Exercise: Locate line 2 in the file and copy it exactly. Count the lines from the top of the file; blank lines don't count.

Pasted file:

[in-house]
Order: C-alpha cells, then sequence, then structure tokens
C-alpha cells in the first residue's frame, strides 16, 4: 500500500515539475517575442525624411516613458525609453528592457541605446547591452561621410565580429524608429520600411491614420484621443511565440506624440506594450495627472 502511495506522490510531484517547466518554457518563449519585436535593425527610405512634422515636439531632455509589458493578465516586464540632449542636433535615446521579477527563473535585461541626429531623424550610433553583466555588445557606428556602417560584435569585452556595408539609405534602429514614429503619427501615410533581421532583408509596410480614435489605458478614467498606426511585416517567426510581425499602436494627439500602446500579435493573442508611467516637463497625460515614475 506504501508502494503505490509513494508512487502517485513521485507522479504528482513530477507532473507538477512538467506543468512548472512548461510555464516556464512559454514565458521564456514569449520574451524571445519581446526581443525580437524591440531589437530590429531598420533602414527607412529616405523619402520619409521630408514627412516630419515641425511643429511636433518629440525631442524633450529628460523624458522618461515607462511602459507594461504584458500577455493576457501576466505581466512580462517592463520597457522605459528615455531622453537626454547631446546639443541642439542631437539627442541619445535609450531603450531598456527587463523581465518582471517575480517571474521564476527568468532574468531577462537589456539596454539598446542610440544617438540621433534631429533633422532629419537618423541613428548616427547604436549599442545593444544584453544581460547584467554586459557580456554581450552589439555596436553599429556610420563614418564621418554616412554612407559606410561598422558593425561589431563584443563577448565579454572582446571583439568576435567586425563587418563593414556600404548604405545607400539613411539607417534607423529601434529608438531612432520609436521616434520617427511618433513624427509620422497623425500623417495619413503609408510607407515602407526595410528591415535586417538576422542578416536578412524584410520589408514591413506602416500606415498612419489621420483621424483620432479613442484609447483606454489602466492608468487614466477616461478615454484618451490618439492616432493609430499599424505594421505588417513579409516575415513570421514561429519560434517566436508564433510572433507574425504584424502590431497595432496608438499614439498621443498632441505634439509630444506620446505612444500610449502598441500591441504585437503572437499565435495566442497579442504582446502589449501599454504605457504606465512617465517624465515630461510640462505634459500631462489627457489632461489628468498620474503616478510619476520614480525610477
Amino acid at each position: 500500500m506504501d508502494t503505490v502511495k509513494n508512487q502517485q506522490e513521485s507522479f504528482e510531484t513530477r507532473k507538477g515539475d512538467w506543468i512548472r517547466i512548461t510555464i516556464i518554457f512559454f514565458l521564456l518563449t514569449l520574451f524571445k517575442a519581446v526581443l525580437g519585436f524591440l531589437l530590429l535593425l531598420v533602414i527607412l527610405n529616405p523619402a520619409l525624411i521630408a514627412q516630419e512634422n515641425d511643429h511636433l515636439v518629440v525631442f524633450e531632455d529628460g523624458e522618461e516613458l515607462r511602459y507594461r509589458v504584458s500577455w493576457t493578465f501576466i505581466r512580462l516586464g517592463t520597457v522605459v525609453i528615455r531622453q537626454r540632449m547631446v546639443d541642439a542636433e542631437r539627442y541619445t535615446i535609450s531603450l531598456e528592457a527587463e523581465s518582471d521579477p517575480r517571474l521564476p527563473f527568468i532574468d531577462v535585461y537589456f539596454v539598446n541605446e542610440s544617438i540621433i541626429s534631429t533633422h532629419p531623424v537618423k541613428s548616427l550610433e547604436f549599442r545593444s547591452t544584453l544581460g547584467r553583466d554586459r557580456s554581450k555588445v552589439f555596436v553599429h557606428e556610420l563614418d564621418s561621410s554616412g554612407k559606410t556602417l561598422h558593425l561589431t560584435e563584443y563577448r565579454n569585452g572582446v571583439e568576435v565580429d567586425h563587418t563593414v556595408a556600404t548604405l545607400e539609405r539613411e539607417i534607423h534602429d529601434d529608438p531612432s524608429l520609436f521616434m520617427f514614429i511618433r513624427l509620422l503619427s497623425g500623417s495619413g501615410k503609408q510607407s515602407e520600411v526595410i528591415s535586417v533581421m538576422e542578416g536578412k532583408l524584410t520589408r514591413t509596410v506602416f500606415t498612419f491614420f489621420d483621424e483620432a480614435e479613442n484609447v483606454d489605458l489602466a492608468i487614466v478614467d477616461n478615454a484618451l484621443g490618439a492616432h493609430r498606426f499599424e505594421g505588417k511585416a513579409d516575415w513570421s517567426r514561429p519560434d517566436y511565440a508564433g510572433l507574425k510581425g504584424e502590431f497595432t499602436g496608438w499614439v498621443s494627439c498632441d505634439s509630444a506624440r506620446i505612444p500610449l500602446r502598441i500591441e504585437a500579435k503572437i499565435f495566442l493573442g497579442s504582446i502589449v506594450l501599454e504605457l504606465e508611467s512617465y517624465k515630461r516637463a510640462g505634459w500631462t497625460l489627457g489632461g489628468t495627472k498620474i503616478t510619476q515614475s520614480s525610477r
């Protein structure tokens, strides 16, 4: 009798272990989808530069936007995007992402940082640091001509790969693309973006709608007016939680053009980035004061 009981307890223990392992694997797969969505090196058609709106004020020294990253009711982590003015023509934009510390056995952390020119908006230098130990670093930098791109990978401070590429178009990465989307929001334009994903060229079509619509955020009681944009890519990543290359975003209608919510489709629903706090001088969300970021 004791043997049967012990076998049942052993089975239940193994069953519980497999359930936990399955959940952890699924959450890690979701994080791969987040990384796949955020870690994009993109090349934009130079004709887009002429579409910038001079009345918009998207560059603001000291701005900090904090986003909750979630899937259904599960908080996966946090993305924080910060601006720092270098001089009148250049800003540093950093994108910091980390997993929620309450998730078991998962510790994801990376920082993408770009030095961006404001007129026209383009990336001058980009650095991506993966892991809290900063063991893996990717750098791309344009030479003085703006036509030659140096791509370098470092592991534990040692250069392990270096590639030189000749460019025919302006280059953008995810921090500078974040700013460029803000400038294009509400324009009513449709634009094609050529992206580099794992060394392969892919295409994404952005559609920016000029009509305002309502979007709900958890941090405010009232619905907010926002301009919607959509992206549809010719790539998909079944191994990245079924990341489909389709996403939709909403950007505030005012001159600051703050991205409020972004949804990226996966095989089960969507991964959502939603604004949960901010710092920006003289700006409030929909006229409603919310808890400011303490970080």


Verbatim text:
Order: C-alpha cells, then sequence, then structure tokens